Travel is a very beautiful and humbling thing, and fear should never be the basis for anyone’s opinion as it is. In fact, travel heals bias, and it shows you just how truly amazing the world is and how interconnected human beings really are – no matter where they are from.
“Travel is fatal to prejudice, bigotry, and narrow-mindedness, and many of our people need it sorely on these accounts. Broad, wholesome, charitable views of men and things cannot be acquired by vegetating in one little corner of the earth all one’s lifetime.” – Mark Twain
Some people may have a hard time believing that it isn’t that dangerous to travel abroad, and that makes sense. It can take many, many years to undo decades of fear-based propaganda. The best thing to remember in regards to world travel is, people are traveling abroad every single day. On a further note, people have been traveling abroad for centuries – despite the perceived dangers of the time.
Travel Tip! Avoid fear-based news headlines and naysayers as you plan a trip. Seek out those who have physically traveled to the place themselves to gain your 1st-hand insight. Like The Expat Wanderers!
Myth #3: “I don’t have time to travel”.
Last year, 54% of Americans did not use a single day of their allotted vacation time. That’s 662 million vacation days… completely wasted. Showing over-dedication to your job, and never giving yourself or your family enough time to relax, is becoming a very real characteristic of the American culture.
Most jobs don’t even offer vacation benefits in the first place. Scott and I didn’t just work a lot, we had both worked multiple jobs at once in very labor-intensive positions. Being buried in bills and working constantly is indeed the way most Americans do it, and as a culture we are terrible at taking time off for ourselves.
Many of us believe that working 60 hours a week or more and never taking time off shows you are dedicated to your job. In reality, working constantly and never taking time to enjoy life only leaves us with severe regrets in the long run. It is scientifically proven that our life experiences and our loved ones bring us lasting happiness, not material wealth or what we do to get it. By forfeiting our right to the time we need to cultivate the more meaningful aspects of our lives, we are decreasing our quality of life and denying ourselves what we truly need to be happy.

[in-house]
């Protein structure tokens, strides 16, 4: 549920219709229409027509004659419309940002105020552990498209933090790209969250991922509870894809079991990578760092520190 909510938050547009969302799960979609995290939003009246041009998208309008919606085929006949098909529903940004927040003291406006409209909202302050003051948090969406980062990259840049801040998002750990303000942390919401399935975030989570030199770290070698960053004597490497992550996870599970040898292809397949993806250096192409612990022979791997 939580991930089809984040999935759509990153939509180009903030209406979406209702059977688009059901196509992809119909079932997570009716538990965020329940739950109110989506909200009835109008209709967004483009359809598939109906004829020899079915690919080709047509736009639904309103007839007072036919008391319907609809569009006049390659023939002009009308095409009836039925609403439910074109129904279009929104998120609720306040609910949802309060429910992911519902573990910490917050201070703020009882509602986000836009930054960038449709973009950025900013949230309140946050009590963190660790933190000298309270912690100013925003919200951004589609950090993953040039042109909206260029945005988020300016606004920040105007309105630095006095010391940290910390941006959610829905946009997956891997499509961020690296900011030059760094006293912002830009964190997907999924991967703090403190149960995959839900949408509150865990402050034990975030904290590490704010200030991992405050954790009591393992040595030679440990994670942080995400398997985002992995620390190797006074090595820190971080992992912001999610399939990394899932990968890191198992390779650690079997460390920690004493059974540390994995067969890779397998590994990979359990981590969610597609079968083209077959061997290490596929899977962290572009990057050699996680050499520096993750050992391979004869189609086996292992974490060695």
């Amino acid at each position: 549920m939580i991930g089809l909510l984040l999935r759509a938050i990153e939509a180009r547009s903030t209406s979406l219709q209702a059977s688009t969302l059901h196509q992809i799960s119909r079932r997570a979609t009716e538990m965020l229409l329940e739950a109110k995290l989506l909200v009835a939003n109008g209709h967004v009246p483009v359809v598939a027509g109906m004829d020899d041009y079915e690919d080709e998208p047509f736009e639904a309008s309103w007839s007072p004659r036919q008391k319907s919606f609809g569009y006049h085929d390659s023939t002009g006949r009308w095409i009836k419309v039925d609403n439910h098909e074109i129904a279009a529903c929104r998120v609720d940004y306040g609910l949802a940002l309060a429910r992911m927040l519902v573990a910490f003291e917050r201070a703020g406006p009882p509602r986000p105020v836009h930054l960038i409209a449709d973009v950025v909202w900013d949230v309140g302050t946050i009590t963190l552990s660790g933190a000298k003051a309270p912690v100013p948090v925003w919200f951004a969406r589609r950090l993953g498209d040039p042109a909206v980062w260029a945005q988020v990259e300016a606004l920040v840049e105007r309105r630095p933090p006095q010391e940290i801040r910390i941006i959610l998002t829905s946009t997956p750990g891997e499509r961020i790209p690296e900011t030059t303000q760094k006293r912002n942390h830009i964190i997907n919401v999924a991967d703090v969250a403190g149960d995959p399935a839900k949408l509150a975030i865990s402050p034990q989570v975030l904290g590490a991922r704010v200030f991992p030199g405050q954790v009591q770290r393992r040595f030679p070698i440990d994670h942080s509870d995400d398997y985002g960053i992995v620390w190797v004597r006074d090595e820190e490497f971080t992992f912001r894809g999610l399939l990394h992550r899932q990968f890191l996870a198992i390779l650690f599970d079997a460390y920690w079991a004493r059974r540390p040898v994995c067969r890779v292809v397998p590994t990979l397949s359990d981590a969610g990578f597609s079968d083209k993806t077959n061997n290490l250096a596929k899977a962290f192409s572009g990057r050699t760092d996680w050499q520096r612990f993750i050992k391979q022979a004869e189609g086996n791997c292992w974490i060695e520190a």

Before deciding to leave home for expat travel, we believed for many years that working countless hours and going through the same routine (no matter how exhausted we were) was the only way to make a living for ourselves. As soon as we began to break away from this conventional way of thinking, mainly because we were so fed up with the struggle, we realized this is not the only way.
There are many other ways to live, and many different ways to make a responsible living. There are also other ways to give yourself the time you need to live a more fulfilled life. For example, many professional jobs have an option for sabbatical leave. If this is a viable option, you may have to work a little harder to save money for travel in the meantime, and maybe pay some bills in advance before the trip. If you’ve done a great job in your position, then you’re even more likely to get the time off you need to travel.
As a matter of fact, when I informed my job I was quitting to go on a two-month journey around the world in 2012, they nearly begged me to take a sabbatical leave in hopes I wouldn’t leave permanently, and I suspect it was because they didn’t want to go through the trouble of hiring someone else. I am so glad I chose not to take it, because that journey changed my life forever – and helped me to realize that I wouldn’t have wanted to go back to such a miserable place anyway.
If you are dead serious about breaking the cycle and traveling abroad (especially long term), and your boss won’t give you the time off after years of hard work – quit. I have done it twice now in pursuit of travel. It is a very liberating thing to leave a depressing job for good, but when you leave it in pursuit of your wildest dreams, it feels even better.
Travel Tip! Investigate your different options for taking time off. If you have vacation time… why wait until retirement to travel?
The most common myths about traveling abroad may be strong ones, but through our own experience with a travel lifestyle, it is far less complicated to accomplish than most are led to believe. The world is not scary and dangerous. It is full of rich culture and history just waiting to be experienced. Traveling abroad – whether long term or short term, does not have to be expensive, and you don’t have to be wealthy to accomplish the travel you yearn for.
If travel abroad is something you genuinely wish to pursue, there are plenty of creative ways to make the time, save the money, and plan your trip without worrying too much about the negative fluff.
Travel is one of the most fulfilling things to do with family, with your time, and for the sake of your own well-being. Making a solid decision to travel, and taking the initial steps towards your next journey, is a strong accomplishment even in the beginning. You can do it!